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How fast would an aircraft have to fly to keep the sun on the horizon?

Asked by: 5587 views General Aviation

They say that no question is stupid, so here it goes. How fast would an aircraft have to fly to keep the sun on the horizon, say on a route across the SW USA, East to West? I have flown at sundown many times from Pit to LA and just wondered if you could possibly keep up with the sun?

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3 Answers



  1. tresclements@msn.com on Jul 26, 2010

    This is a pretty straight forward question that I have pondered in the past. The math is pretty simple for an approximate answer. All you need to know is the circumference of the earth where you plan to fly.

    According to a quick google search the circumference of the earth is ~24,859.82 miles so I am going to assume that since you will be north of the equator this would be about the same at altitude. You can spend more time dialing this number in if you want.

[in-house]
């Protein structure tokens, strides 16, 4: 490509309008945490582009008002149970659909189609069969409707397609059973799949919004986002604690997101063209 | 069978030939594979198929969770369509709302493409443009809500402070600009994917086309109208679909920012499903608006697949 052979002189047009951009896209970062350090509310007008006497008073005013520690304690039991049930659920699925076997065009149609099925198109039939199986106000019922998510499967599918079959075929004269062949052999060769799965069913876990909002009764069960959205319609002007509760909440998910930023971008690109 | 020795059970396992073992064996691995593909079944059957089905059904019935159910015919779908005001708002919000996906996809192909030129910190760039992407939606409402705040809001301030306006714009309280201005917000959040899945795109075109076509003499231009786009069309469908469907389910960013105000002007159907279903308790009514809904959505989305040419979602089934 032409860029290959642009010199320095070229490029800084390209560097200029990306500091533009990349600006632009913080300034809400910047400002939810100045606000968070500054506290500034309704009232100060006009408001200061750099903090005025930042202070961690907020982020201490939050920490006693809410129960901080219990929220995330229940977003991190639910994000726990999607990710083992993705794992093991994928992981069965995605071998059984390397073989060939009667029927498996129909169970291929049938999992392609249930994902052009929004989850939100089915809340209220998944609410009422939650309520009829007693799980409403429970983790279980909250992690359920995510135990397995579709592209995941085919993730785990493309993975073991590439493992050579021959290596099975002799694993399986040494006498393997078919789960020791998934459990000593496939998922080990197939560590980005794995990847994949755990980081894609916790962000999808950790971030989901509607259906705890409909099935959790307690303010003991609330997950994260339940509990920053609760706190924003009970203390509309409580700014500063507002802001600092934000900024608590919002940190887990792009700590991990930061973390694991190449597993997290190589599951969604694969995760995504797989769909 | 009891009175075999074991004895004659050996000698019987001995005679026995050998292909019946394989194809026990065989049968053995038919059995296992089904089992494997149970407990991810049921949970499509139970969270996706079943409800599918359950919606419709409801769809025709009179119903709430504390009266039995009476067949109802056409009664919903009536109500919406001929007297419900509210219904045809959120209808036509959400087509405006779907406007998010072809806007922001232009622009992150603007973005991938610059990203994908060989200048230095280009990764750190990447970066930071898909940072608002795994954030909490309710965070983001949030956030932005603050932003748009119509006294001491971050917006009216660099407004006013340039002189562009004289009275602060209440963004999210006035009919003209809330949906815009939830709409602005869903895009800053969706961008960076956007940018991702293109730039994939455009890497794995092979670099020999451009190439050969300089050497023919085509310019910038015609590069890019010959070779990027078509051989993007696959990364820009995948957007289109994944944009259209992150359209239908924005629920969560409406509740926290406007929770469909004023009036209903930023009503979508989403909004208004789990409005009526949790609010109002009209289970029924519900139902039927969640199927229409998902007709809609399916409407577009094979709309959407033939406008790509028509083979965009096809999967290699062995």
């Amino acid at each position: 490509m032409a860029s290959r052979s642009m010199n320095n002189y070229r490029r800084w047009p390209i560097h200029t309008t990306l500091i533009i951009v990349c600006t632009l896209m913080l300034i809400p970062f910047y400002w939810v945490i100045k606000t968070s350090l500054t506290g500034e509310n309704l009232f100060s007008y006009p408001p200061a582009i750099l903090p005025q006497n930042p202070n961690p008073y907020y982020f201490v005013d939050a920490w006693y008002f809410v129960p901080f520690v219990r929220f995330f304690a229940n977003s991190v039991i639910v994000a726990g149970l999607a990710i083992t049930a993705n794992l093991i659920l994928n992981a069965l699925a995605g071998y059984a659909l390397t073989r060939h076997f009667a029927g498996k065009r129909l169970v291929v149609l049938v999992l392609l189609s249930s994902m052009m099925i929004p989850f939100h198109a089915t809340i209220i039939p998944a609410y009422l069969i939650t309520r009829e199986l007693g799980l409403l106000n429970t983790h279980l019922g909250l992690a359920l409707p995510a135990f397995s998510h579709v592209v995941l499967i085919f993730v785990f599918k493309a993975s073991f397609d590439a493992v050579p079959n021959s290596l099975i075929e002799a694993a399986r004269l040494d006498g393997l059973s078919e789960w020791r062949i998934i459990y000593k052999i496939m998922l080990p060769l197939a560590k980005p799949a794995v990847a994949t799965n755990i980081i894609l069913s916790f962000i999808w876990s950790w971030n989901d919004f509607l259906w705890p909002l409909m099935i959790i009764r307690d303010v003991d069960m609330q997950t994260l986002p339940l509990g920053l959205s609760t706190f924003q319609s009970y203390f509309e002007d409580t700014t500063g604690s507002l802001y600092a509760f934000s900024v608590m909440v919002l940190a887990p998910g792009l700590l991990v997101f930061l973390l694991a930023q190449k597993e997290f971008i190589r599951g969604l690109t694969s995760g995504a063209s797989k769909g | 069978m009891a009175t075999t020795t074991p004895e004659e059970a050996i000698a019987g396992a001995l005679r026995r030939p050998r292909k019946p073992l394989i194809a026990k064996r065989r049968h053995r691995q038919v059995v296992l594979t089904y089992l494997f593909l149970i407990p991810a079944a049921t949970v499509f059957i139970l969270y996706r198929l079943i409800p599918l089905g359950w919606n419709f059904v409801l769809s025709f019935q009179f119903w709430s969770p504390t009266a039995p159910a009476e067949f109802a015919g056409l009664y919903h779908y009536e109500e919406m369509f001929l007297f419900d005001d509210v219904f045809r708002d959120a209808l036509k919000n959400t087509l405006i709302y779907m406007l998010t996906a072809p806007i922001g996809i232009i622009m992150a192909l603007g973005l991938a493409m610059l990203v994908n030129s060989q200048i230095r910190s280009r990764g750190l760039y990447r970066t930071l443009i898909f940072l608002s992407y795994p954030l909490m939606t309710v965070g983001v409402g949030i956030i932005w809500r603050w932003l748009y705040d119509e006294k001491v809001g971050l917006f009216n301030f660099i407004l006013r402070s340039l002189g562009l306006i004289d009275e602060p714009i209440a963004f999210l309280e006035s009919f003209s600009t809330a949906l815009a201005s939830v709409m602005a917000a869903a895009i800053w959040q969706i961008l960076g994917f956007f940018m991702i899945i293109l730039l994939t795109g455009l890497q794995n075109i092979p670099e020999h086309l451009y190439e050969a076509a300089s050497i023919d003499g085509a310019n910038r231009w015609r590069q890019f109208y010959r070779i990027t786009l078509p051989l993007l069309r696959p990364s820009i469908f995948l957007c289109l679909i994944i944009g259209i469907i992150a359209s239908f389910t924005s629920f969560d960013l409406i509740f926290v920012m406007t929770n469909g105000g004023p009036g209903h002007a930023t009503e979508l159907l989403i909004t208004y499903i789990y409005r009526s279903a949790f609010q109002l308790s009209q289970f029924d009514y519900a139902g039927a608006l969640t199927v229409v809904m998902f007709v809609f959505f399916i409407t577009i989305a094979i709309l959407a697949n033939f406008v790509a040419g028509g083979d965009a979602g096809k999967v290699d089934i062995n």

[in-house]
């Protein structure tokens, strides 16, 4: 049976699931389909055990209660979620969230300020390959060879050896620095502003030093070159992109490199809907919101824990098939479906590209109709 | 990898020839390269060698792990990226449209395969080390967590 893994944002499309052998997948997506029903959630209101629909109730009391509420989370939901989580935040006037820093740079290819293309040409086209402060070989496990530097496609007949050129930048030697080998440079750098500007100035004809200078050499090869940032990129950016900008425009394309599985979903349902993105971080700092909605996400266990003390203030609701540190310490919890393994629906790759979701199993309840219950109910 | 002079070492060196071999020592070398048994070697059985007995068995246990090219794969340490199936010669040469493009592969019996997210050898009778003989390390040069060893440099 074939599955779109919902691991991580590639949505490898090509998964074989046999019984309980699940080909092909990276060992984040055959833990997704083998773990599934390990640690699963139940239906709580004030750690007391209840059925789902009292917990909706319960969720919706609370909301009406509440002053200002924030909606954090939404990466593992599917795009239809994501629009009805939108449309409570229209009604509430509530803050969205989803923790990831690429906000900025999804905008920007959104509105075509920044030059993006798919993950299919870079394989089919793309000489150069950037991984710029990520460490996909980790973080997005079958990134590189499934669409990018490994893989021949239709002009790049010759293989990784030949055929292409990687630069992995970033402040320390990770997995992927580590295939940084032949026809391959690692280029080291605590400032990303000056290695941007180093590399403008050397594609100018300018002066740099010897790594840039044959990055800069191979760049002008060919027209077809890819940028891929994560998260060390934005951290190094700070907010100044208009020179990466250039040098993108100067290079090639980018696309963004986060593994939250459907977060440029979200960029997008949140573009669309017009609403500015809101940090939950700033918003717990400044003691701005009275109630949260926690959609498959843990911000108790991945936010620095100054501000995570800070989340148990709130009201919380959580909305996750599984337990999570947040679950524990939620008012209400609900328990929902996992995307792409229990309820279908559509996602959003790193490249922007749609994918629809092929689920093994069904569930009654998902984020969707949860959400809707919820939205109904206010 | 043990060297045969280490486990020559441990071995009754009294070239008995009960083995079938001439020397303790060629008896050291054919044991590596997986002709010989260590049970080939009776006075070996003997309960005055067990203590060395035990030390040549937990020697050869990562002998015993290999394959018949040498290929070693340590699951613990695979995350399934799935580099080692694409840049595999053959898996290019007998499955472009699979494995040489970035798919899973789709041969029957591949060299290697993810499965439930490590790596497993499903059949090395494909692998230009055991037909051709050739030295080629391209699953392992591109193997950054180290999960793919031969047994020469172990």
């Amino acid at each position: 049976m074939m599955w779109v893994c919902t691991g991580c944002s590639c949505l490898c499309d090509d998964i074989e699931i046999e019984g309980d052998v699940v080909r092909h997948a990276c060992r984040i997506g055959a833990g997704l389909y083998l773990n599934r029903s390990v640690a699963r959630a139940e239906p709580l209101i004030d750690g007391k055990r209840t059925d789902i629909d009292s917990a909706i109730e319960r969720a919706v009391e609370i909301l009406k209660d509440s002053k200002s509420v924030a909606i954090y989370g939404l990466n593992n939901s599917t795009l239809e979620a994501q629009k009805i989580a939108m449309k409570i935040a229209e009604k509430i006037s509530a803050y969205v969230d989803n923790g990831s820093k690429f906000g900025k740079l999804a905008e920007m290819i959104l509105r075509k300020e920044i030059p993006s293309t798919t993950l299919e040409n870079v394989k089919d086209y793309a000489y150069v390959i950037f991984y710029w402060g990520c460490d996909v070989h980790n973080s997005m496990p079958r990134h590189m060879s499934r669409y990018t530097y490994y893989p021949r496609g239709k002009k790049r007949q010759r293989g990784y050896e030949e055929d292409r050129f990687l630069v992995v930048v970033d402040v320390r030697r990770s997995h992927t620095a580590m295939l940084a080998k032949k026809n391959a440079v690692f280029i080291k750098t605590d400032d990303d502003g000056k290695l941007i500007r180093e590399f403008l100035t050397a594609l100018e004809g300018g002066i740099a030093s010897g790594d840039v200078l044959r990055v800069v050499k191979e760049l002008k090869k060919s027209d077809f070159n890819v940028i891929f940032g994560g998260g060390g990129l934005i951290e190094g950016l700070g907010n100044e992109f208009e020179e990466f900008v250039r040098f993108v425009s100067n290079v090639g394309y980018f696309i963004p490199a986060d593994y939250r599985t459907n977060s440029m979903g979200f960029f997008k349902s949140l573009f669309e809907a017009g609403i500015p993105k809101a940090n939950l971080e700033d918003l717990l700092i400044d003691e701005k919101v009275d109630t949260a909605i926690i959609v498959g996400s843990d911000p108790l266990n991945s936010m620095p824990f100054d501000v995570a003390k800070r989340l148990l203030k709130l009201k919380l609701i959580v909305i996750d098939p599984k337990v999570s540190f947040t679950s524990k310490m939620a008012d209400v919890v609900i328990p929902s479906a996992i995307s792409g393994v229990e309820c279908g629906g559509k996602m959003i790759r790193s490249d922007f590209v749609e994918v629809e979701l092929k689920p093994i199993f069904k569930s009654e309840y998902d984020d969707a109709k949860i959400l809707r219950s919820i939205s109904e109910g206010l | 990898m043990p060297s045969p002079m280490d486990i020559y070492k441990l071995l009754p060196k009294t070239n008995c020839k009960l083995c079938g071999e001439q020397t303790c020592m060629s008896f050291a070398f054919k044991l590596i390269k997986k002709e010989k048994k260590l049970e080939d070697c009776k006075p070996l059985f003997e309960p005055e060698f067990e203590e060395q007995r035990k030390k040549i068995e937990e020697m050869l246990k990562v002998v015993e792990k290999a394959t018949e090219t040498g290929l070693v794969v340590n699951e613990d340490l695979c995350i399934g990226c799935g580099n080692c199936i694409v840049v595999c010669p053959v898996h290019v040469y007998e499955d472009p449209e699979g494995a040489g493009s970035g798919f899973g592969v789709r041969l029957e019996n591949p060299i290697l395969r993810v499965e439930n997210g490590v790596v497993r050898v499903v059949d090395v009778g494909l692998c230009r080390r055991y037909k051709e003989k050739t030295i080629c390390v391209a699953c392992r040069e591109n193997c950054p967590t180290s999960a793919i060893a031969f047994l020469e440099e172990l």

All you have to do is divide the circumference or miles around the earth by the number of hours in a day. So 24 859.82miles / 24 hr= 1 035.82583 miles/hr

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  2. Paul on Jul 26, 2010

    1035 assumes the flight is on the equator. If it was further north or south the circumference is obviously less.

    At mid latitudes during the summer it would be about 730 miles per hour or about .95 mach (faster than a Citation X!) You might have to get up quite north to have a Citation X keep north.

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  3. EML on Feb 21, 2015

    At altitude (let’s say 35000 feet) you would have to fly @ approx 1690 mph to keep up with the sun

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